On Nov. 25, the El Pomar Foundation announced a slew of grant approvals in the San Juan Region, which includes Delta and Montrose counties. Coming out monetarily ahead in that announcement was Cedaredge’s own Grand Mesa Arts and Events Center (GMAEC), which is the recipient of two different grants which amount to a total of $20,000.
The larger of the grants is an award of $15,000, which, according to GMAEC Executive Director Deborah Shaffer, will exclusively be used to help GMAEC purchase the building in which it operates and currently rents.
“The building we’re currently in, we want, of course, to own,” Shaffer said. “[A lot] of people have put a lot of money into it, so we want to own the building and that would lower our monthly fixed expenses, if we can buy, it will lower our monthly fixed expenses by $2,000 a month.”
The El Pomar Foundation grant actually has the parameter that the building purchase is how the money is to be used, with the contingency that GMAEC has to raise the rest of the money and actually be ready to make the purchase. The money will not be accessible until that point.
The GMAEC building is currently owned by Wayne and Robin Nelson, who lease it out to the GMAEC team. According to Shaffer, its multi-year lease with the Nelsons has a fixed price of $319,000 at which GMAEC can buy the building. That lease expires in November 2022, meaning that deal will not change before that point.
The GMAEC team has had the plan to buy the building for several years now, hence why it launched an extensive remodel process since the latest lease signing. The theater area in particular was a mess when GMAEC took over the building, Shaffer said.
That location, at 195 W. Main St. in Cedaredge, has layers of history behind it. In the earliest years of the 1900s, the building served as the town’s first bank. For some time, it doubled as a mercantile. It later became a movie theater where, according to Shaffer, current residents of Cedaredge have claimed to have had their first dates.
“There’s a lot of history, and when we opened the building, we had a panel of people to tell the history of the building, and some of them were descendants of the people who ran the mercantile and several people who had their first dates at that movie theater,” Shaffer said.
Due to the long-time desire to eventually purchase the building, Shaffer pointed out that, while a good amount of remodeling was through “in-kind” donations. The building was re-roofed at no charge to GMAEC, and DMEA revamped the electrical system on donated time. David Starr of Starr’s Guitars was responsible for most of the sound equipment upgrades in the building.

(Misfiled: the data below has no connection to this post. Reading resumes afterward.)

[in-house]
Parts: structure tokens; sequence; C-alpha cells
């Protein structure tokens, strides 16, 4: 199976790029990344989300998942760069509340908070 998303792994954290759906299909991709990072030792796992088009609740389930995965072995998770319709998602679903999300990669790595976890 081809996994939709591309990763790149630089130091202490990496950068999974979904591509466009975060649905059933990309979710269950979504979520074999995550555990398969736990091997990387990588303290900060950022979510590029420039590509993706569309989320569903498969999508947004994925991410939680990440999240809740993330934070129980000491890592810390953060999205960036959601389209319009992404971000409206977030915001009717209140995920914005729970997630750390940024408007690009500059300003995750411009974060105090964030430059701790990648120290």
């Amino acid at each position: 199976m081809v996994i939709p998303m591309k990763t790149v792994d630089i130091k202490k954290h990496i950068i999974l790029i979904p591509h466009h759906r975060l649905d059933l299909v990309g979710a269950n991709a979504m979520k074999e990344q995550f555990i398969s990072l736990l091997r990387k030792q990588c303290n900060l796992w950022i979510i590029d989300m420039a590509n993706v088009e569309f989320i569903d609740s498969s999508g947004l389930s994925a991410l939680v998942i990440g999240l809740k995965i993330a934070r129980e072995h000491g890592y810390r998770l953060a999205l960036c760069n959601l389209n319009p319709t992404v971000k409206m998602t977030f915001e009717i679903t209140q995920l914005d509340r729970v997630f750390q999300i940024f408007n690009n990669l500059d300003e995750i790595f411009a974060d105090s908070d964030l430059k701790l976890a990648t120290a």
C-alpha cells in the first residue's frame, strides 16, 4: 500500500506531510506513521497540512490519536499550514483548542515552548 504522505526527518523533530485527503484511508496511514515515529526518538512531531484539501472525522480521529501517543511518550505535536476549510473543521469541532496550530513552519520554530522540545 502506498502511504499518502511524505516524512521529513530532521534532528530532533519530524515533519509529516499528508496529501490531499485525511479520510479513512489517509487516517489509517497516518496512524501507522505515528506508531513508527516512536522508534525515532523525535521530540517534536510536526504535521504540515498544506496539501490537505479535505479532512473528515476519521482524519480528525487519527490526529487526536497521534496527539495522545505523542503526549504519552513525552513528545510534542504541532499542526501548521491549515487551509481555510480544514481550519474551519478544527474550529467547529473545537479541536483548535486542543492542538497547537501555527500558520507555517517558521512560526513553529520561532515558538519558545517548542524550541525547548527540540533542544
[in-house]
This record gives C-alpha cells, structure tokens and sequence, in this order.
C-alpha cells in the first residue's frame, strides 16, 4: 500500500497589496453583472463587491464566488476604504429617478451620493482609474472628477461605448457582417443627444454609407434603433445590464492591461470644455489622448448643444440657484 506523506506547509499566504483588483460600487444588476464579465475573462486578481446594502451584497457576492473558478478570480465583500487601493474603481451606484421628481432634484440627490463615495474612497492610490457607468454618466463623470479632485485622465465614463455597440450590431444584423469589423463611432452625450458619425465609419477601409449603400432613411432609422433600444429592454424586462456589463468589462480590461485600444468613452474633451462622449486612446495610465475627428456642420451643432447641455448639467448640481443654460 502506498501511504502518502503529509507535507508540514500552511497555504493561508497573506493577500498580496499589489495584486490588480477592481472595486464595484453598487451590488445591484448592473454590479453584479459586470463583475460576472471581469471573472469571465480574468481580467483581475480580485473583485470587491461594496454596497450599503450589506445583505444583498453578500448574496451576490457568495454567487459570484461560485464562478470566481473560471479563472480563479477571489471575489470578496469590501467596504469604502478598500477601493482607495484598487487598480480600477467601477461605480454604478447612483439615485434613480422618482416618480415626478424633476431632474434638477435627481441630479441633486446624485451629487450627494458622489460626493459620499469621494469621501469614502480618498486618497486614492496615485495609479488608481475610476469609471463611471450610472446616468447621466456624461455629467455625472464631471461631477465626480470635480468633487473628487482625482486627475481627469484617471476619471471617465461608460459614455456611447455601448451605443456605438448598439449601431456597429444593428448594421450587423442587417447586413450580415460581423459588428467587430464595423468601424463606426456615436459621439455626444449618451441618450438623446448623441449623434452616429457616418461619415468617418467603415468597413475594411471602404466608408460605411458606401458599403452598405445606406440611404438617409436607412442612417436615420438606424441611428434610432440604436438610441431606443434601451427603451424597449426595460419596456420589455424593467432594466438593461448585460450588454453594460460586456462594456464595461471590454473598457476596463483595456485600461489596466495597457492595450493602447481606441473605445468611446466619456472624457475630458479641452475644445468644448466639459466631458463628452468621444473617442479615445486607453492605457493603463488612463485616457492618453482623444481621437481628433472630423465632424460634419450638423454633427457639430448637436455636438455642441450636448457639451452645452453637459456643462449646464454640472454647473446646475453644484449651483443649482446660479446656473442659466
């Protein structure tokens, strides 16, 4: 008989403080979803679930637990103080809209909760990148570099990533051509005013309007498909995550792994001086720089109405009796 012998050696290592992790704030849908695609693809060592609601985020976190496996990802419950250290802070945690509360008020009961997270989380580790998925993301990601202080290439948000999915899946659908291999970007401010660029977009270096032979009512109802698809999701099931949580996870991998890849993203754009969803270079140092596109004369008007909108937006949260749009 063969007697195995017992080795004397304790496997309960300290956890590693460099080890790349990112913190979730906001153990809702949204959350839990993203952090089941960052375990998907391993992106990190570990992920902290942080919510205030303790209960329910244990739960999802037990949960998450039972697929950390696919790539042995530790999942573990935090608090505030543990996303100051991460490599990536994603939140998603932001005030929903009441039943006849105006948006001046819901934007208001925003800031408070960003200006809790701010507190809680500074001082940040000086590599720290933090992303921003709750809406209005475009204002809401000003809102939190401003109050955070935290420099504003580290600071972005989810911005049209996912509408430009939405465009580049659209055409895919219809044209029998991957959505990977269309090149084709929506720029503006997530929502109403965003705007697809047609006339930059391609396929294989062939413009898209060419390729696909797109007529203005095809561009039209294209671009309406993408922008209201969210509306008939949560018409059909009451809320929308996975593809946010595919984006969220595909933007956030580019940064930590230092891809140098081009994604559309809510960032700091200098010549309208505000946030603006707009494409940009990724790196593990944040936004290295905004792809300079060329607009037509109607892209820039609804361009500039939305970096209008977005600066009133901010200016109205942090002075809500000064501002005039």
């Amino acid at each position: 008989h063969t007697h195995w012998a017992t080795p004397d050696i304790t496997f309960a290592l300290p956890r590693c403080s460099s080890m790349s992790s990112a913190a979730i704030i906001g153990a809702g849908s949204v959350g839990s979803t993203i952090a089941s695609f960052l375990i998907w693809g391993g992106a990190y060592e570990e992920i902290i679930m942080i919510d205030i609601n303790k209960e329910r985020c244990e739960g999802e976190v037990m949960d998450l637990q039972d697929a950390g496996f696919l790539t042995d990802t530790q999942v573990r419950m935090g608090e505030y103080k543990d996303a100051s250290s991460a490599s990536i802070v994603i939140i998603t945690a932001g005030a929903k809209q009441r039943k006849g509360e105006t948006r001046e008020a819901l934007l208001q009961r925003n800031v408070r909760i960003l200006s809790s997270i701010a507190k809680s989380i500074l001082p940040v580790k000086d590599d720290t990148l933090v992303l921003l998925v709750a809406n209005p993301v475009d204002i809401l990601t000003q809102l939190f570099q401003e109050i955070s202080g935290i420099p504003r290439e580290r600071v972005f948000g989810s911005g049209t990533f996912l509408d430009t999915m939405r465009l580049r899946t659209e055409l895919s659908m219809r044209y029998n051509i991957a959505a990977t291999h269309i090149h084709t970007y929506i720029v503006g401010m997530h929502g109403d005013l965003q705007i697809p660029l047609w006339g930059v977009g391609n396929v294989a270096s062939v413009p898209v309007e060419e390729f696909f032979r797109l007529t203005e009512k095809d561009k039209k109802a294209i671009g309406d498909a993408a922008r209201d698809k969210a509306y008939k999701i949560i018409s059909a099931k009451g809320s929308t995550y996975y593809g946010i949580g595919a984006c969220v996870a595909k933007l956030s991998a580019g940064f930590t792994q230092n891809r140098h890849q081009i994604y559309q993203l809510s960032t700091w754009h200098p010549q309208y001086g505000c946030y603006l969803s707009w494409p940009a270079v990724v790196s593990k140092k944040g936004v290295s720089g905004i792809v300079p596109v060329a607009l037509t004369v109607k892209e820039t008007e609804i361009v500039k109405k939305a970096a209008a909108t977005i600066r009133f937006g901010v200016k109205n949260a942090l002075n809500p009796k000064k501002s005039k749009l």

Including in-kind donations, the total amount of the remodel came out to an approximate value of $400,000, all which took place during GMAEC’s current lease with the owners, ensuring that the same selling price of $319,000 is still in place as it was before the remodel.
“So in other words, we have already spent more on that building that we’re going to have to pay to buy it,” Shaffer said, “and none of that money goes against the purchase price.”
Shaffer credited GMAEC’s recent grant success to the relationship between its grant writer and the El Pomar Foundation, especially when it came to its additional $5,000 grant for general operations, for which they didn’t even apply.
“The person who writes those grants to El Pomar has been Judy Fairchild,” Shaffer said, “and so she had several of us write grants, and what you do with grant writing, usually, is you establish a relationship with the grantor.”
Due to past experience, El Pomar determined GMAEC to be a good awardee of a general expense grant for which it hadn’t applied.
“El Pomar gave it to us based on what they knew about us and, you know, it was a show of confidence in us as a nonprofit and as an important community asset.”
For the $15,000 building purchase grant, Shaffer figured they had applied for about three times that amount, but that she very much understands the partial award, particularly with the way the world is currently.
“There’s so many things in the scheme of human need that probably override the arts center,” Shaffer said. While she indicated that community in the arts, along with the kind of unity that GMAEC brings to town, is very important, she referenced the fact that in El Pomar’s most recent batch of grant approvals, the only entity to receive more than GMAEC is CASA of the Seventh Judicial District, Inc. of Montrose.
CASA, which stands for Court Appointed Special Advocate, is an organization that focuses in supportive housing and volunteer advocates for the abused and neglected, among others in need. It received two grants amounting to $30,000.
“That shows that, yes, [El Pomar] wants to help with the immediate needs and they gave the most to the immediate needs, but they see how critical these other things [are],” Shaffer said. “And it’s art, it’s community gathering. They see what impact losing that would have, long term.”
Other Delta County recipients of the most recent El Pomar Foundation grants are Delta County 4-H, with a $5,000 award; Friends of Youth and Nature of Hotchkiss, with a $5,000 grant for general operating support; and North Fork Valley Public Radio, Inc. of Paonia, with $5,000 in general operating support.